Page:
Literacy and Script Reform in Occupation Japan

This book challenges the widespread belief that overzealous Americans forced unnecessary script reforms on an unprepared, unenthusiastic, but helpless Japan during the Occupation.

Literacy and Script Reform in Occupation Japan

This book challenges the widespread belief that overzealous Americans forced unnecessary script reforms on an unprepared, unenthusiastic, but helpless Japan during the Occupation. Unger presents neglected historical evidence showing that the reforms implemented from 1946 to 1959 were both necessary and moderate. Although the United States Education Mission of 1946 recommended that the Japanese give serious consideration to the introduction of alphabetic writing, key American officials in the Civil Information and Education Section of GHQ/SCAP delayed and effectively killed action on this recommendation. Japanese advocates of romanization nevertheless managed to obtain CI&E approval for an experiment in elementary schools to test the hypothesis that schoolchildren could make faster progress if spared the necessity of studying Chinese characters as part of non-language courses such as arithmetic. Though not conclusive, the experiment's results supported the hypothesis and suggested the need for more and better testing. Yet work was brought to a halt a year ahead of schedule; the Ministry of Education was ordered to prepare a report that misrepresented the goal of the experiment and claimed it proved nothing. The whole episode dropped from official and scholarly view--until the publication of this book.

More Books:

Literacy and Script Reform in Occupation Japan
Language: en
Pages: 192
Authors: J. Marshall Unger
Categories: Language Arts & Disciplines
Type: BOOK - Published: 1996-08-01 - Publisher: Oxford University Press

This book challenges the widespread belief that overzealous Americans forced unnecessary script reforms on an unprepared, unenthusiastic, but helpless Japan during the Occupation. Unger presents neglected historical evidence showing that the reforms implemented from 1946 to 1959 were both necessary and moderate. Although the United States Education Mission of 1946
Literacy and Script Reform in Occupation Japan
Language: en
Pages: 176
Authors: J. Marshall Unger
Categories: Literary Criticism
Type: BOOK - Published: 1996 - Publisher: Oxford University Press on Demand

This book challenges the widespread belief that overzealous Americans forced unnecessary script reforms on an unprepared, unenthusiastic, but helpless Japan during the Occupation. Unger presents neglected historical evidence showing that the reforms implemented from 1946 to 1959 were both necessary and moderate. Although the United States Education Mission of 1946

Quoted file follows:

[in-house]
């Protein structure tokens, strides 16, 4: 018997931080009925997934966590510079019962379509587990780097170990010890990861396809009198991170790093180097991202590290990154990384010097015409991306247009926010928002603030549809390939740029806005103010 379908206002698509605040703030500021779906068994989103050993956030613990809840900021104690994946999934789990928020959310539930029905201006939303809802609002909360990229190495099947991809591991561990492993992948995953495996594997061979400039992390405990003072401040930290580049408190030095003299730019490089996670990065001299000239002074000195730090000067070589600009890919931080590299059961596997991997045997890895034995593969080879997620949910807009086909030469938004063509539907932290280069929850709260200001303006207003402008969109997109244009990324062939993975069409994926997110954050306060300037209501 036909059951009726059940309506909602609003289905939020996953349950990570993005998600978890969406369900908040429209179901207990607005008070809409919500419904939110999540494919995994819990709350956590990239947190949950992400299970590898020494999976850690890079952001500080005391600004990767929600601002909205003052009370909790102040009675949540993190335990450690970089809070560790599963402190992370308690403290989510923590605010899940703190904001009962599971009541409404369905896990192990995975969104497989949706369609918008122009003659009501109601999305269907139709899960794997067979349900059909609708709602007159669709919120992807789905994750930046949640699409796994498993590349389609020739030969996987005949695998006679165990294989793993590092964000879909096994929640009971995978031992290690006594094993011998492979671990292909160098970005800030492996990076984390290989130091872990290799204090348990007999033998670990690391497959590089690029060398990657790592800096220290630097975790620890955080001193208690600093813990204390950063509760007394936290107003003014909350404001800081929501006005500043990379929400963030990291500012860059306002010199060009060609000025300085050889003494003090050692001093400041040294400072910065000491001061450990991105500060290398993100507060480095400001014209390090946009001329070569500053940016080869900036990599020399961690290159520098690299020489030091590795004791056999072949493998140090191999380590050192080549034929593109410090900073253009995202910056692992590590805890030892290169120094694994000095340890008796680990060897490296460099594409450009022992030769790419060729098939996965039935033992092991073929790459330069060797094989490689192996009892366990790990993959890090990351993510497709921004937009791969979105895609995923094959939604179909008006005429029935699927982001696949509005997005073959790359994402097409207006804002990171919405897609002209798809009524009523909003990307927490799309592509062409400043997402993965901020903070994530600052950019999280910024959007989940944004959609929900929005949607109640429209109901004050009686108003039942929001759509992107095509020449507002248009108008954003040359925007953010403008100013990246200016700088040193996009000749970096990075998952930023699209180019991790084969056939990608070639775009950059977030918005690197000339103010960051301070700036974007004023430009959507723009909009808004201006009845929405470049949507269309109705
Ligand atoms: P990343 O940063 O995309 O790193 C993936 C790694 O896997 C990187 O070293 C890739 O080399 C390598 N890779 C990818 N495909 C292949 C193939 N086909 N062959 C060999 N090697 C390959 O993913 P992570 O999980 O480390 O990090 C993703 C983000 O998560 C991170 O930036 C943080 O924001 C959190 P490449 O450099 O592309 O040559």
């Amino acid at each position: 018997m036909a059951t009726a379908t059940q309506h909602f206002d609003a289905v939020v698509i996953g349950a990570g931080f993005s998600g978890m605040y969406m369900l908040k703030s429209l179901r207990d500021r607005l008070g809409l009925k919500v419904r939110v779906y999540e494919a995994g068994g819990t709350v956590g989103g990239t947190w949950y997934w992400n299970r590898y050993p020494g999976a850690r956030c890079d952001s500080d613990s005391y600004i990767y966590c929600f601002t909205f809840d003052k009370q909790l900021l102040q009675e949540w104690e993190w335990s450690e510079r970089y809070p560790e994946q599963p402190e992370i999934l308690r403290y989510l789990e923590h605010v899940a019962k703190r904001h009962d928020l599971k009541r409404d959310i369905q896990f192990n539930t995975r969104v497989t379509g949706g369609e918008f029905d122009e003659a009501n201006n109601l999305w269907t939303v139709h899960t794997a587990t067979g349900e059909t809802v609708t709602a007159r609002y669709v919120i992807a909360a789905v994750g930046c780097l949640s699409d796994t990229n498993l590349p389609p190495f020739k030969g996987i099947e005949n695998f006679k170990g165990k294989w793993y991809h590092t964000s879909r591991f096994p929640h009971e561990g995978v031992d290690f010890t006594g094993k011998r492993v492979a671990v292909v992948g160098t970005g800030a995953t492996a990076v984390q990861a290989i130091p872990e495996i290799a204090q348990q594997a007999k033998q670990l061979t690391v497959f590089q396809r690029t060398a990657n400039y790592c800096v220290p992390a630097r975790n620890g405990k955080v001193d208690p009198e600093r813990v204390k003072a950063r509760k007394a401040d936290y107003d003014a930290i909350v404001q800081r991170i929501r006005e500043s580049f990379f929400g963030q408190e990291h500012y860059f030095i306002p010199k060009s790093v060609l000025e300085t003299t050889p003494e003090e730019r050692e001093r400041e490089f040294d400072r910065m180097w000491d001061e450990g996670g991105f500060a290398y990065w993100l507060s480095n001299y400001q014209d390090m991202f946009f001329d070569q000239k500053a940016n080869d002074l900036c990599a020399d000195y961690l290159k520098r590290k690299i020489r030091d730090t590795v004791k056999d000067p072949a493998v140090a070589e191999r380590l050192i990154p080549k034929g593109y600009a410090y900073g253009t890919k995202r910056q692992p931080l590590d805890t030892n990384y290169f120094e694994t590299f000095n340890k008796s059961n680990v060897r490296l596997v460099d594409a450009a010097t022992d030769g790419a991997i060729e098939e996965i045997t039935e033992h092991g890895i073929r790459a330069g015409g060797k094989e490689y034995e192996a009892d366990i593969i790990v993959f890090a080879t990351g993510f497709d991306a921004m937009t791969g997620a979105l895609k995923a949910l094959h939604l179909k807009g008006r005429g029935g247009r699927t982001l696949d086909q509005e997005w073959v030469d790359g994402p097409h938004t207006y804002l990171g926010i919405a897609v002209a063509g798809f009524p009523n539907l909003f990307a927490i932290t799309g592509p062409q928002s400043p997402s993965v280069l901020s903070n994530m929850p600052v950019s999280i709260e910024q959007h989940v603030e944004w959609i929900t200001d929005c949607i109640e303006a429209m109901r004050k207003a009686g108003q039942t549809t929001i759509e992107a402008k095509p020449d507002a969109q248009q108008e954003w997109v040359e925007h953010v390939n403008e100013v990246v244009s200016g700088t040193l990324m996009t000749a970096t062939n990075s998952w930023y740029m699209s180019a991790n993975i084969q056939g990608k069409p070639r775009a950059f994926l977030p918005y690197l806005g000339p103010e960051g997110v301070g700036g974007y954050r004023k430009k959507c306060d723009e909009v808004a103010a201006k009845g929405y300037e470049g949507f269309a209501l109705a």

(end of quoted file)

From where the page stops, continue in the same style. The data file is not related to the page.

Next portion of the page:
Ideogram
Language: en
Pages: 216
Authors: J. Marshall Unger
Categories: Language Arts & Disciplines
Type: BOOK - Published: 2003-10-31 - Publisher: University of Hawaii Press

In this latest book, J. Marshall Unger exposes the historical, scientific, cultural, and practical flaws accompanying the widespread belief that Chinese characters embody pure, language-less meaning. Whether one is interested in Chinese characters from the standpoint of language, literature, semiotics, psychology, history, cultural studies, or computers, Ideogram contains new ideas
The Role of Contact in the Origins of the Japanese and Korean Languages
Language: en
Pages: 207
Authors: J. Marshall Unger
Categories: Foreign Language Study
Type: BOOK - Published: 2009 - Publisher: University of Hawaii Press

Despite decades of research on the reconstruction of proto-Korean-Japanese (pKJ), some scholars still reject a genetic relationship. This study addresses their doubts in a new way, interpreting comparative linguistic data within a context of material and cultural evidence, much of which has come to light only in recent years. The
Reading Food in Modern Japanese Literature
Language: en
Pages: 288
Authors: Tomoko Aoyama
Categories: Literary Criticism
Type: BOOK - Published: 2008-09-30 - Publisher: University of Hawaii Press

"gourmet boom" of the 1980s and 1990s concealed: the dangers of a market economy, environmental destruction, and continuing gender biases.